Thursday, August 21, 2008

Drought In Wolaitta

Wolaitta is where M and Y are from. My friend just came back from there and it looked very bleak.

International Red Cross, Switzerland

Ethiopia: drought victims increase as situation worsens
20 August 2008

The International Federation of Red Cross and Red Crescent Societies (IFRC) is launching a revised emergency appeal for 8.1 million Swiss francs (US$ 7.9 million / € 5 million) to support the Ethiopian Red Cross Society in assisting more than 76,000 people severely affected by drought in the southern Wolaiyta region.

Over the next six months, the Red Cross will provide emergency food and relief assistance, early recovery activities including improvement of access to safe water, and hygiene promotion.

The operation, which was launched in May to help some 40,000 people in Damot Pulasa, has now been extended to respond to the needs of an additional 36,000 villagers in neighbouring Damot Gale.

“Over the past two months the situation has worsened and living conditions have deteriorated. People have exhausted all their resources and are unable to feed themselves. We must step up our response,” says Lorenzo Violante, IFRC’s drought operations manager in Addis Ababa.

Food prices have risen by 330 per cent after a year of adverse climatic events. Floods in 2007 and water logging caused by the Meher rains destroyed most of the maize, millet, wheat, haricot and teff root crops. Failure of the Sapian, an extension of the Meher rains, has accentuated the crisis, and the 2008 failure of the Belg rains has resulted in catastrophic food insecurity and water shortages.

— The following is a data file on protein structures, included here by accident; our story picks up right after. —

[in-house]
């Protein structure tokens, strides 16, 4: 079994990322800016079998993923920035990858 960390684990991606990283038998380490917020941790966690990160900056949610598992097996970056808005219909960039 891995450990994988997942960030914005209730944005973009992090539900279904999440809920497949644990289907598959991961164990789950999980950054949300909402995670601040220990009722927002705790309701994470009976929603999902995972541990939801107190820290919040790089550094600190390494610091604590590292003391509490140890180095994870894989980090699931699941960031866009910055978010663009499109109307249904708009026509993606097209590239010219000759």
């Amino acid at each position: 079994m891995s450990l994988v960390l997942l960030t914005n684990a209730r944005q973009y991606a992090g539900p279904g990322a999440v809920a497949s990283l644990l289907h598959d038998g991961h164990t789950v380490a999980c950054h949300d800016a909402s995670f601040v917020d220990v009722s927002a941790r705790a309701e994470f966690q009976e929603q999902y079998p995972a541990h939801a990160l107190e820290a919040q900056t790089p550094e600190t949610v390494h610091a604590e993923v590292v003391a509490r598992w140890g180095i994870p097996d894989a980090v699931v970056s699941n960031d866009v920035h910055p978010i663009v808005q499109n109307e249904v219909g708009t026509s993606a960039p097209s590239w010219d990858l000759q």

In Damota Pulasa, nearly half of the 54 hand-dug wells and 13 of the 39 shallow wells are out of operation. As a result, people must walk long distances to fetch water and the health of the population - particularly that of children aged under five years and of pregnant women and lactating mothers - is at risk.

“There are more than 16,000 acutely malnourished children in Damot Gale and Damot Pulasa, of whom 1,614 receive intensive care in therapeutic centres across the two regions. The situation can only deteriorate if we are not able to intervene efficiently,” warns Fasika Kebede, Secretary General of the Ethiopian Red Cross.

The Ethiopian Red Cross operation is designed to complement support from the government and other humanitarian organizations helping the families of children being treated in the therapeutic centres.

Food and seed distributions are underway in the two regions but more help is needed. The revised appeal will allow the procurement and distribution of 10,000 sheep as well as agricultural tools to prevent further damage to people’s livelihoods.

Longer term needs will be addressed through the IFRC’s Africa Food Security Initiative, a five-year plan covering 15 countries – including Ethiopia – which will develop food security programmes.

The Times, UK

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